Colorado River
Geographers can tell you that the one thing that most rivers and their adjacent
flood plains in the world have in common is that they have rich histories
associated with human settlement and development. This especially true in arid
regions which are very dependent upon water. Two excellent examples are the Nile
and the Tigris-Euphrates rivers which show use the relationship between rivers
and concentrations of people. However, the Colorado River is not such a good
example along most segments of its course. There is no continuous transportation
system that parallels the rivers course, and settlements are clustered. The
rugged terrain and entrenched river channels are the major reasons for sparse
human settlement. We ask ourselves, did the Colorado River help or hinder
settlement in the Western United States? As settlers began to move westward, the

Southwest was considered to be a place to avoid. Few considered it a place to
traverse, to spread Christianity, and a possible source of furs or mineral
wealth. Finding a reliable or accessible water source, and timber for building
was difficult to find. There was a lack of land that could be irrigated easily.

By the turn of the century, most present day cities and towns were already
established. Trails, roads, and railroads linked several areas with neighboring
regions. Although the Colorado River drainage system was still not integrated.

In the mid 1900’s many dams had been built to harness and use the water. A new
phase of development occurred at the end of the second World War. There was a
large emphasis on recreation, tourism, and environmental preservation. The
terrain of the Colorado River is very unique. It consists of Wet Upper Slopes,

Irregular Transition Plains and Hills, Deep Canyonlands, and the Dry Lower

Plains. Wet Upper Slopes: Consist of numerous streams that feed into the

Colorado River from stream cut canyons, small flat floored valleys often
occupied by alpine lakes and adjacent steep walled mountain peaks. These areas
are heavily forested and contain swiftly flowing streams, rapids, and
waterfalls. These areas have little commercial value except as watershed,
wildlife habitat, forest land, and destinations for hikers, fishermen, and
mountaineers. Irregular Transition Plains and Hills: These areas are favorable
for traditional economic development. It consists of river valleys with adequate
flat land to support farms and ranches. Due to the rolling hills, low plateaus,
and mountain slopes, livestock grazing is common. The largest cities of the
whole drainage system are found here. Deep Canyonlands: Definitely the most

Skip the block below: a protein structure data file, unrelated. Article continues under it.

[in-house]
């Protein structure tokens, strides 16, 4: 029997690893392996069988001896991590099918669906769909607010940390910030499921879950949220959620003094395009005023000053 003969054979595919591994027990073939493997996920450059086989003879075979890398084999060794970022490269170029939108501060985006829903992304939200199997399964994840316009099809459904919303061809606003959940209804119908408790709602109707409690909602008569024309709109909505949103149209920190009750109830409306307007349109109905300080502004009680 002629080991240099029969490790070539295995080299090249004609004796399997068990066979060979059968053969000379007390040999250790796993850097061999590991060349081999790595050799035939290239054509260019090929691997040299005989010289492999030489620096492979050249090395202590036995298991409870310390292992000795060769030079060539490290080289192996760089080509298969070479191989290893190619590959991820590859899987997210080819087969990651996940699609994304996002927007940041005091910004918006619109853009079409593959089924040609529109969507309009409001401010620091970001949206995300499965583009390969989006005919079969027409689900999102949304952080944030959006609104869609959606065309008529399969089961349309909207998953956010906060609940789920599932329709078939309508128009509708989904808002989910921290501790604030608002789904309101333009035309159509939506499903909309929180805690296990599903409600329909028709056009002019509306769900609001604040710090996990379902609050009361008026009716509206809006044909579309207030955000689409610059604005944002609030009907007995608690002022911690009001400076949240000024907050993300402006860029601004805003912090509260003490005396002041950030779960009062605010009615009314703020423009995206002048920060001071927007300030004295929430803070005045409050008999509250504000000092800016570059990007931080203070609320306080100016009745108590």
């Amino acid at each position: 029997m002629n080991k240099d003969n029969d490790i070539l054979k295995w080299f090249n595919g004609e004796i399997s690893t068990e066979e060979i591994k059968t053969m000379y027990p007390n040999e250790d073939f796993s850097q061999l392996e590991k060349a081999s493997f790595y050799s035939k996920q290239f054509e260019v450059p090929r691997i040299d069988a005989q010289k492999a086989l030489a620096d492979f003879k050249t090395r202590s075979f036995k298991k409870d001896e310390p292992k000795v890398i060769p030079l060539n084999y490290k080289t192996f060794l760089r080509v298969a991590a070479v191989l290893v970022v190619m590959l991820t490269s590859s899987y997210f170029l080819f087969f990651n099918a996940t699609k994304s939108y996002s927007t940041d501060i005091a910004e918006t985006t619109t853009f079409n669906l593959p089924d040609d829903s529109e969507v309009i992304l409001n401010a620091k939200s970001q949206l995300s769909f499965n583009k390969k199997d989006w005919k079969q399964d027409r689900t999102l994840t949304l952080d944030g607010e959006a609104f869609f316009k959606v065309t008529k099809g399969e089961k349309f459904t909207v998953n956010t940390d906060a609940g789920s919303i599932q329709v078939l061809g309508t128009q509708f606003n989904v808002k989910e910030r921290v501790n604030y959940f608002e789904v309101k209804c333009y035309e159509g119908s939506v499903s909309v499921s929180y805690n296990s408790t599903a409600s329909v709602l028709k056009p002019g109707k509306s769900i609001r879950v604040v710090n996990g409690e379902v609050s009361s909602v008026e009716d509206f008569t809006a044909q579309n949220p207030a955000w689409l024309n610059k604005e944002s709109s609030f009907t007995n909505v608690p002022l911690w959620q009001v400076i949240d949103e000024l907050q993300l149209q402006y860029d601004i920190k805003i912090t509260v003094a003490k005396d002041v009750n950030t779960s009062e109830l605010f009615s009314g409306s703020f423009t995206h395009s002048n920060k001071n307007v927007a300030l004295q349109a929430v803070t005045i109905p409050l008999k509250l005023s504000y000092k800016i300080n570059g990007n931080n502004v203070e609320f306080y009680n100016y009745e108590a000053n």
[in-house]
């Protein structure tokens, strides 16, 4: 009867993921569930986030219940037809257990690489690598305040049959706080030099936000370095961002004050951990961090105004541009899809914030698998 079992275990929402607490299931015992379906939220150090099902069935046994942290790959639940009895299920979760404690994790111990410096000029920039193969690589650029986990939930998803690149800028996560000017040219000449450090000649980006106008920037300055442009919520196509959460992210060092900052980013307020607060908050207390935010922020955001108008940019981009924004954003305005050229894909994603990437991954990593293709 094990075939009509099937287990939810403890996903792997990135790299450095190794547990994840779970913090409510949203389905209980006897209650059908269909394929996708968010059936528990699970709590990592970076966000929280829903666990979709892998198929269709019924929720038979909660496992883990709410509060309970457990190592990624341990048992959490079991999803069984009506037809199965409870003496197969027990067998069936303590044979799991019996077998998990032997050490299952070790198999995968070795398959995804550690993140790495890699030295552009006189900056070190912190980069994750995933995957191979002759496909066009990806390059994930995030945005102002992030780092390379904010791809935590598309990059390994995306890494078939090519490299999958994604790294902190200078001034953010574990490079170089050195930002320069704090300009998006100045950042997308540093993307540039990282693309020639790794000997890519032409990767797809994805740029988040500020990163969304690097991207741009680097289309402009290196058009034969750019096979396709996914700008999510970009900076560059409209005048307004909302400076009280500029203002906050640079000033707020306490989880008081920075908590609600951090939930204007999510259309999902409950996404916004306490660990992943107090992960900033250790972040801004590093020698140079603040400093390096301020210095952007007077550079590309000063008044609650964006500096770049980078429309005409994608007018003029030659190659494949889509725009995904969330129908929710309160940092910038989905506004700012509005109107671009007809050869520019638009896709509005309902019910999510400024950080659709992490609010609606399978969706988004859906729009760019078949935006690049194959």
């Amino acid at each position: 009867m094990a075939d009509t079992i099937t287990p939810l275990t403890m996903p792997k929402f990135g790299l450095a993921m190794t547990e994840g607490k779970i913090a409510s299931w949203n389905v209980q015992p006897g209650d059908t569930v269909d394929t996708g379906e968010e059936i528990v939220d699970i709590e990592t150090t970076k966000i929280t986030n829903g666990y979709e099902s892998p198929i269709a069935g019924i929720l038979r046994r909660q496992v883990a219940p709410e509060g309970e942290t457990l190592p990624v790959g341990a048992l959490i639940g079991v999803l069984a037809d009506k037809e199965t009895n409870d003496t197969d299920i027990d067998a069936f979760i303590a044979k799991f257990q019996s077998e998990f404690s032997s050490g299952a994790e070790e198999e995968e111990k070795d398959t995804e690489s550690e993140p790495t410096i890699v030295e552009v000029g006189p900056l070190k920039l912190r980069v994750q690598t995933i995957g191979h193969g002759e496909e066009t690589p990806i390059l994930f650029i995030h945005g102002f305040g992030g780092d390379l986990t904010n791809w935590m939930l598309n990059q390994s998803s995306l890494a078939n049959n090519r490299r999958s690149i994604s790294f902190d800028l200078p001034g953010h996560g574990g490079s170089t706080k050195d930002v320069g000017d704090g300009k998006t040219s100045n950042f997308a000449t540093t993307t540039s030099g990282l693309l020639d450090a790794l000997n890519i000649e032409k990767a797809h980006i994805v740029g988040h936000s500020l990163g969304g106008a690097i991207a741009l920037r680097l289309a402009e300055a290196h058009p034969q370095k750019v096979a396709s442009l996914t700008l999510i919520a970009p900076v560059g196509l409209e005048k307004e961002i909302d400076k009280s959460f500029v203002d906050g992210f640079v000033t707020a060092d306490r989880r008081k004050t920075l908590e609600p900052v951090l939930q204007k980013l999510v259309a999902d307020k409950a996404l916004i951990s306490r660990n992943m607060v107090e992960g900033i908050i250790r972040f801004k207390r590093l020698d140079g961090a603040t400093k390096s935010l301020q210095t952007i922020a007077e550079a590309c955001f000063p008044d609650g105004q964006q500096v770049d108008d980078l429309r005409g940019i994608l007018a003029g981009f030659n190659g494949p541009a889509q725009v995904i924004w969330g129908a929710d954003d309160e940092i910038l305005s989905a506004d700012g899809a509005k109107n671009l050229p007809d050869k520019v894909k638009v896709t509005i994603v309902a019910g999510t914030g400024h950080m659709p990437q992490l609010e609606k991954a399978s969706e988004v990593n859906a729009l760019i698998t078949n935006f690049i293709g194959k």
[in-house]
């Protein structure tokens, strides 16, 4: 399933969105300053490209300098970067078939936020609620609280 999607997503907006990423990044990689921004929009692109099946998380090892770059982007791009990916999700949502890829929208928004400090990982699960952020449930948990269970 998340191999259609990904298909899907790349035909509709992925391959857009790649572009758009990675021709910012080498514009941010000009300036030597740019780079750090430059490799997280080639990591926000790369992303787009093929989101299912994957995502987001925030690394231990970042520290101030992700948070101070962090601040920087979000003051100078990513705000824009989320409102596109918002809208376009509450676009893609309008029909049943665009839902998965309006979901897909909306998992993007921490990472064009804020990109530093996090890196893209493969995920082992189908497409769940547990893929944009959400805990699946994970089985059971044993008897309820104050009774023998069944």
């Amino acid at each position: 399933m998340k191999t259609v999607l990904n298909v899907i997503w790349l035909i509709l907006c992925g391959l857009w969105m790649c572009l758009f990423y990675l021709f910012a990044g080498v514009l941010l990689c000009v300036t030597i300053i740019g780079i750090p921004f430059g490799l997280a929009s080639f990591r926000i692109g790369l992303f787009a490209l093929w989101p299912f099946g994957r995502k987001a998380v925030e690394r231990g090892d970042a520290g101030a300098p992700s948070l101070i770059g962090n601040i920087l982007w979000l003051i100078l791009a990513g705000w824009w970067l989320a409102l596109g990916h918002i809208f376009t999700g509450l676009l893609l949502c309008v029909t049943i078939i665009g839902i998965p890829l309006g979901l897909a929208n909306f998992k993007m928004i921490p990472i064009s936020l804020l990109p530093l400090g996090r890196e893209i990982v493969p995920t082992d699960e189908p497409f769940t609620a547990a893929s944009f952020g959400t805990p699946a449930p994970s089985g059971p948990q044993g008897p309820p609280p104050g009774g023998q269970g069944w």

spectacular and least developed area along the Colorado River. These deep gorges
are primarily covered by horizontal layers of sedimentary rocks, of which sand
stone is the most abundant. The Grand Canyon does not only display spectacular
beauty, but numerous other features such as mesas, buttes, spires, balancing
rocks, natural arches and bridges, sand dunes, massive sandstone walls, and
pottholed cliffs. Dry Lower Plains: These consist of the arid desert areas.

These areas encounter hot summers and mild winters. Early settlement was limited
because most of the land next to the river was not well suited for irrigation
agriculture. The area is characterized by limited flat land, poor soils, poor
drainage, and too hot of conditions for most traditional crops. The Colorado

River was first navigated by John Wesley Powell, in his 1869 exploration through
the Marble and Grand Canyons. The Colorado River begins high in the Colorado

Rocky Mountains. The water begins from melting snow and rain, and is then
supplemented by the Gunnison, Green, San Juan, Little Colorado, Virgin, and Gila

Rivers. Before any dams were built, the Colorado River carried 380,000 million
tons of silt to the Sea of Cortez. Along it’s path, it carves out the Marble,

Grand, Black, Boulder, and Topok Canyons. The Grand Canyon being the most
popular, which is visited by numerous tourists every year, plays a large role in
western tourism. The Grand Canyon is in fact one of the World’s Seven Wonders.

The Colorado Basin covers 240,000 square miles of drainage area. At certain
points along the river, it turns into a raging, muddy, rapid covered mass of
water. Unlike other rivers, the Colorado River doesn’t meet the ocean in a
grand way, but rather in a small trickle. Almost all of the water that passes
down the river is spoken for. It passes through seven Western States, travels

1,700 miles, and descends more than 14,000 feet before emptying into the sea,
with more silt and salinity than any river in North America. A river not used
for commerce, or any degree of navigation other than recreational,